We, the gamers, know Chernobyl and its surroundings like the back of our hand. It’s a place full of fierce mutants, ruthless bandits, strange artifacts and deadly anomalies. We know very well that meeting a band of fellow stalkers at a bonfire and drinking a couple shots of vodka with them (to help your body fight the radiation, of course) is about the only nice thing that can happen in the ghastly Zone. Many times we have roamed the concrete districts of Pripyat and derelict villages ridden with ravenous hounds (if we’re lucky) or snorks (if we’re not). It’s easy to forget that somewhere out there, at the Northern border of Ukraine, there still exists the original, isolated Zone, and even though neither mutants nor anomalies can be found there, the terrible history and truly post-apocalyptic atmosphere of the place are absolutely overwhelming.
Since trips to Chernobyl are rather expensive endeavors, the Polish developer – The Farm 51 – have decided to offer a chance to visit the Zone to every owner of virtual reality hardware. Chernobyl VR Project isn’t a regular game – it’s an interactive tour of the area abandoned since April 1986. There’s not a single fictional element here: Wojciech Pazdur, the director of development at The Farm 51, has admitted that the aim of this production is to show the story of the people affected by the disaster. Besides, every such game can be the last chance to see the Zone before it’s closed for tourists.
An interesting addition in the game is the Geiger Counter, which measures the extent of radioactive radiation. The player can use it at any time during the game and see how severely contaminated is the place they’re currently in. Although it does not benefit the player in any way, it’s nice to learn something new – and hear the characteristic noise, which we know so well from S.T.A.L.K.E.R..
Chernobyl VR Project is very serious about its theme, and the fact should be appreciated – though personally, I wouldn’t mind a couple easter-eggs referencing to the S.T.A.L.K.E.R. series. The developers have granted us access to many different areas within the Zone: the school, the iconic Ferris wheel, the swimming pool – sometimes we can only watch them from one spot, other times we can walk and explore. From time to time we stumble upon an interactive element – looking at it for a couple of seconds launches a short clip, in which a Ukrainian tour guide introduces the given location. There’s a lot of content here, but I think there’s too few interactive items. Still, Chernobyl VR Project is a unique opportunity to learn something about the place which most of us will never visit – and even if, will they climb onto the very top of the (in)famous Duga radar?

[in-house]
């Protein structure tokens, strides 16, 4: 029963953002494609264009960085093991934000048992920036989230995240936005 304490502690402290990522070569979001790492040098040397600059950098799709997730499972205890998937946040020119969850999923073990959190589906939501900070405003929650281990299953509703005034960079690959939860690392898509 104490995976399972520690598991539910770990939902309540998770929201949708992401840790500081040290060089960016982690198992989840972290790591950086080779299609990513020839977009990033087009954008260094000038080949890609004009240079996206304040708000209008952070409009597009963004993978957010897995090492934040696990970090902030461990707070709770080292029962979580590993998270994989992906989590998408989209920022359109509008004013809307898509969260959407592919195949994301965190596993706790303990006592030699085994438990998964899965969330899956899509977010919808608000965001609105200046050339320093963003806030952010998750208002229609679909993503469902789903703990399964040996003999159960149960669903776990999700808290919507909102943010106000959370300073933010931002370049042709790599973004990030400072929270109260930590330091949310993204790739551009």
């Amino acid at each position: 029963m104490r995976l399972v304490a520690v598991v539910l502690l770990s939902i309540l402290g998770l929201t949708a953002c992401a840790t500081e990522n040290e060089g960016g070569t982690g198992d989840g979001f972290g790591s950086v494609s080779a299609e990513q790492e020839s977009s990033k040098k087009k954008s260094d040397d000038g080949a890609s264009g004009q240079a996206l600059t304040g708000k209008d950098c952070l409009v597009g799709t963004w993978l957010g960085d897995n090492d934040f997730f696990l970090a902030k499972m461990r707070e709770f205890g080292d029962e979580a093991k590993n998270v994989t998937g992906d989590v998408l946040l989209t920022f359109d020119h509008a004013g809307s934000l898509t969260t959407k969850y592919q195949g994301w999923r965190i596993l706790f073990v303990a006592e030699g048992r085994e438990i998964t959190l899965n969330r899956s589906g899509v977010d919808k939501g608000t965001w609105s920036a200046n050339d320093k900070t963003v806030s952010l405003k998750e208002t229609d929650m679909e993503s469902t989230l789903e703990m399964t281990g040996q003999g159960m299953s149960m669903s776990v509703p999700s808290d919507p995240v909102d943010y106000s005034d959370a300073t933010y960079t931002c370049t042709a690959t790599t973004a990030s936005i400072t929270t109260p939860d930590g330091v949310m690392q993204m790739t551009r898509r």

I, for one, had the opportunity to do so, and I admit that when I looked through the rusty guard rails, down on the forest some two hundred meters below, my knees went weak. The VR technology is the perfect application for this project, and definitely doesn’t cause any discomfort – maybe apart from the eye-storming white light covering the whole screen when you walk into a wall. The devs have done a proper good job – photographing individual locations thousands of times and then importing them into virtual reality with unprecedented detail: you can look at every rag lying on the school’s floor or read announcements hanging on the walls. Chernobyl VR Project does a perfect job driving home the point that the Zone is an exceptionally grim place with an extraordinary atmosphere – even without any mutants. The goggles practically had to be removed from my head by force – otherwise I would just roam the locations for eternity, and the project would never be finished.
Even though not everything is actually polished. So far, there’s actually no audio layer in this game, save for the sound of footsteps and the guide’s monologues. The devs assure that the game will have an ambient soundtrack when it’s released, and I like that idea – playing in total silence doesn’t work well for the mood. The VR technology isn’t as advanced yet as to provide sharp visuals in the goggles – during my trip to Chernobyl I felt like in a movie from the 90s. However, you can quickly get over this.
Despite these lesser shortcomings, I’ve had a great time trying out Chernobyl VR Project. But... perhaps “having a great time” isn’t the best way to describe the experience. The project by The Farm 51 is an amazing source of knowledge about the disaster and the fate of people affected by it, and at the same time, one of the few virtual tours that I genuinely enjoyed. The somber atmosphere of solitude is very pronounced, at every inch of the “game” world. While it still has some rough edges, Chernobyl VR is already a great project. Too bad it will probably reach only a handful of players.
Jakub Mirowski | Gamepressure.com